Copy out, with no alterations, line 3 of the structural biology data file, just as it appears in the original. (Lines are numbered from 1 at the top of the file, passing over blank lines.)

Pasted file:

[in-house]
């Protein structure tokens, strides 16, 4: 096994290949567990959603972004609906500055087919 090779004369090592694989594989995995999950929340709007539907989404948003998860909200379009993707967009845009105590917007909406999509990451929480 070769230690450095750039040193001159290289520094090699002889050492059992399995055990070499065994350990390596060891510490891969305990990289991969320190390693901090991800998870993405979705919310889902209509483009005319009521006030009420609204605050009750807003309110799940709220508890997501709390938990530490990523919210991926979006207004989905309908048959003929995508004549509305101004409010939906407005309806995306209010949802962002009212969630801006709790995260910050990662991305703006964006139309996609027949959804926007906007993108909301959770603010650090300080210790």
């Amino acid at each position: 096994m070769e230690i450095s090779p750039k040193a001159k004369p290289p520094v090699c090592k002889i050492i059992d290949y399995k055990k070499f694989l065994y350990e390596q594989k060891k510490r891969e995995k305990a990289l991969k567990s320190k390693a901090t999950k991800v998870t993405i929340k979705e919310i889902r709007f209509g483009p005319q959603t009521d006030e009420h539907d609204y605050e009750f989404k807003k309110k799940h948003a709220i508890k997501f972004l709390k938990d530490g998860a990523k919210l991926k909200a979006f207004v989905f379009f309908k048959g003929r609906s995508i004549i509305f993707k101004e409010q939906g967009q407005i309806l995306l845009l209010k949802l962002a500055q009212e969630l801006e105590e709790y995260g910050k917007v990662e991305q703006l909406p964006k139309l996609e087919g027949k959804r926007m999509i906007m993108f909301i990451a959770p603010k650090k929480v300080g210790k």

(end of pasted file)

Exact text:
């Amino acid at each position: 096994m070769e230690i450095s090779p750039k040193a001159k004369p290289p520094v090699c090592k002889i050492i059992d290949y399995k055990k070499f694989l065994y350990e390596q594989k060891k510490r891969e995995k305990a990289l991969k567990s320190k390693a901090t999950k991800v998870t993405i929340k979705e919310i889902r709007f209509g483009p005319q959603t009521d006030e009420h539907d609204y605050e009750f989404k807003k309110k799940h948003a709220i508890k997501f972004l709390k938990d530490g998860a990523k919210l991926k909200a979006f207004v989905f379009f309908k048959g003929r609906s995508i004549i509305f993707k101004e409010q939906g967009q407005i309806l995306l845009l209010k949802l962002a500055q009212e969630l801006e105590e709790y995260g910050k917007v990662e991305q703006l909406p964006k139309l996609e087919g027949k959804r926007m999509i906007m993108f909301i990451a959770p603010k650090k929480v300080g210790k």